I’d like to express my respect for the late MCA’s work by sharing some thoughts his passing brought to mind about an aspect of his life that many of referred to but few focus on at length, which is his interest in and practice of Buddhist teachings. I didn’t learn about Buddhism from MCA, and I practice in the Vipassana or Insight Meditation tradition, which is quite different in some respects from the Vajryana or Tibetan schools he studied in. At the time I began my own practice, I didn’t even like the Beastie Boys. It was 1985/6 and the band was at the height of their fame, if not their creative cachet, following the release of License to Ill. That record was blasting at the first party I went to where people were doing drugs and so on when I was a freshman in high school. It sounded like frat boy music to me, and some kids at school used to come up to me and say “get out of my house if you don’t cut that hair” in a way that didn’t make me wanna go out and pick up the record. I didn’t think it held up to hip-hop records I loved by Run-DMC, De La Soul and Public Enemy, anyway.
The transformation of the band out of that phase has since become something of a musical cliche, kind of like the ’90’s version of Bob Dylan going electric at the Newport Folk Festival. When I was in the Folk Implosion, I remember being in the offices of Mercury Records in New York for a meeting and seeing an article about the Beasties posted to the wall of a publicist’s office cubicle. It quoted the band as saying that “we look back on ourselves in those days and cringe.” It struck me at the time as the perfect thing for a publicist’s office. Their job was to help musicians change their image and message in this kind of fashion. It was a good sound bite – but it was still a sound bite.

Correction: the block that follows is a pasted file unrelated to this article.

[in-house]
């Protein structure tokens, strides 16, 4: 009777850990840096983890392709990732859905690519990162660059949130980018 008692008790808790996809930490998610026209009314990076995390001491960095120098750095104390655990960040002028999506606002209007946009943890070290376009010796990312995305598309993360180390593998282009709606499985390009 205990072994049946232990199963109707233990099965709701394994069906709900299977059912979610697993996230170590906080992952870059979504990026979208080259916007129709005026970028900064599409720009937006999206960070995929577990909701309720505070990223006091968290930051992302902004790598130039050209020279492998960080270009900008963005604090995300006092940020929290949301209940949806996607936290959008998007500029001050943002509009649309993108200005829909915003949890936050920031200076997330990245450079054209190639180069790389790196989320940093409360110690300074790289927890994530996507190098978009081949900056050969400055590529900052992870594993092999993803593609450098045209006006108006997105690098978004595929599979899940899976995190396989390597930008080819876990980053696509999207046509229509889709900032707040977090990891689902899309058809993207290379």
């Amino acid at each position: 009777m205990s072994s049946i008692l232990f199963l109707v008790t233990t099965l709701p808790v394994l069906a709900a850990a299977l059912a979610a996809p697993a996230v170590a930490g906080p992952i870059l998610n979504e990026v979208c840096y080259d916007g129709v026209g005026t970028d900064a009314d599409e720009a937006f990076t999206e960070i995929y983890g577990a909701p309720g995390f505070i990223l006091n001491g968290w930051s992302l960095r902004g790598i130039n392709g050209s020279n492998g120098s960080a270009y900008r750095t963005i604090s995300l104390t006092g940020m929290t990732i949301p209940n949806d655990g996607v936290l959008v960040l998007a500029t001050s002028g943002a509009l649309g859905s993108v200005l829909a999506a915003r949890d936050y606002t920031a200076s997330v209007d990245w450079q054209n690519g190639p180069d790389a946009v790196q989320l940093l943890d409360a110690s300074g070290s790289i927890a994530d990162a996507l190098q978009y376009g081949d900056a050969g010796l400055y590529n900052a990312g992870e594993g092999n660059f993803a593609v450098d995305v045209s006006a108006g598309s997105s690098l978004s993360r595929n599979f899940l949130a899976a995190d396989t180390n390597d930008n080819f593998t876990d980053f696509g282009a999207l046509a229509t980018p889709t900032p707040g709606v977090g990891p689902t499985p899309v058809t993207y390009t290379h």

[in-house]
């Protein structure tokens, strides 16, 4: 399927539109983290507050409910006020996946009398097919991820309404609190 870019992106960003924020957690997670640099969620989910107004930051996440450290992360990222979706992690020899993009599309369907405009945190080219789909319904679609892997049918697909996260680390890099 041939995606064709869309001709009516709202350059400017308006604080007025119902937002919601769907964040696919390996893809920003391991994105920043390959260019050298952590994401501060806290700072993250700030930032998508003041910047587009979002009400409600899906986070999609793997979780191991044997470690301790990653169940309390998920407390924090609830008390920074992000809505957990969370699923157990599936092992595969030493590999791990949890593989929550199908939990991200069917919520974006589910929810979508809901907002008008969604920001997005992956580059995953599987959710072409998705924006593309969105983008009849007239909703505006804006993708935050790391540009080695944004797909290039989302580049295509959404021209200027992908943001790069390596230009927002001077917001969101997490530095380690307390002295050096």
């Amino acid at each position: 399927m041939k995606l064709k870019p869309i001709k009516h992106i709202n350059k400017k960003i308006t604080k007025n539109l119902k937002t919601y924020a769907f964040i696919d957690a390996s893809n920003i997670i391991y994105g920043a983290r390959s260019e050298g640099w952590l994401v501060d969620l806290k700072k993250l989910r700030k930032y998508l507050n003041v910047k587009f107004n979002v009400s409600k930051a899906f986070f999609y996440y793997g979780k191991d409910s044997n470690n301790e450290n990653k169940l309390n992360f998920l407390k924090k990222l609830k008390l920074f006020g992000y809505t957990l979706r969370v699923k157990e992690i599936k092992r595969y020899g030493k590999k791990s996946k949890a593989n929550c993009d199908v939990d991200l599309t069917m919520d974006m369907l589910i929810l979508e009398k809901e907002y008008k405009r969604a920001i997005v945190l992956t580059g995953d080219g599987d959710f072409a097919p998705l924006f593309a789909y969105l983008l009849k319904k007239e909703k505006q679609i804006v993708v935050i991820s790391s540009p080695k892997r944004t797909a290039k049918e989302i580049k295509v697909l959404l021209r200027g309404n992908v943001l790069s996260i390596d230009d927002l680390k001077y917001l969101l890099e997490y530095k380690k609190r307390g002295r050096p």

When I did begin to listen to the Beastie Boys, I didn’t know that MCA was interested in Buddhadharma. It was 1992. Check Your Head had just come out, and I had just returned from a retreat at Plum Village, Thich Nhat Hanh’s practice center and community in the South of France. I had not heard Paul’s Boutique at that time and was a bit behind the curve as to the transformation the band was going through. I’d spent 6 months as an exchange student in Paris and was struggling to wrap my head around the fact that Nirvana, (the band), who I’d seen at tiny Club Babyhead in Providence the winter before, were now as big as Metallica. I had virtually no contact with the music scene while in France, apart from being lucky enough to see My Bloody Valentine on the Loveless tour at the Olympia in Paris. (Man that show was SO AWESOME!)
Back in the states, the video for So Watcha Want was getting a lot of airplay and it caught my eye. My roommate at the time hit the nail on the head when he said the genius of the video was its technical minimalism. It used just one effect without layering on multiple visual tricks that would have diluted its power. It’s a great way to understand hip-hop too. If you put a cool effect on a drum sample and put a wash of loud guitars playing bar chords over it, you won’t be able to hear the subtleties and power of the drum and bass tracks. This is the Low End Theory executed to perfection on another record that came out around that time by A Tribe Called Quest. (One of my favorite albums ever.)
I loved how the So Watcha Want video used weather disaster scenes of the type I had seen playing on a column of TV sets behind the bar Max Fish in New York. (Those scenes have a different resonance today as the climactic disaster is coming home to roost in the USA this summer, as drought threatens to inflate worldwide food prices.) The cyclones and such seemed the perfect illustration of my favorite line from the song, Mike D’s genius lyric “I think I’m losing my mind this time, said I think I’m losing my mind, that’s right, Yeah I think I’m losing my mind this time, This time, I’m losing my mind.” Or something like that: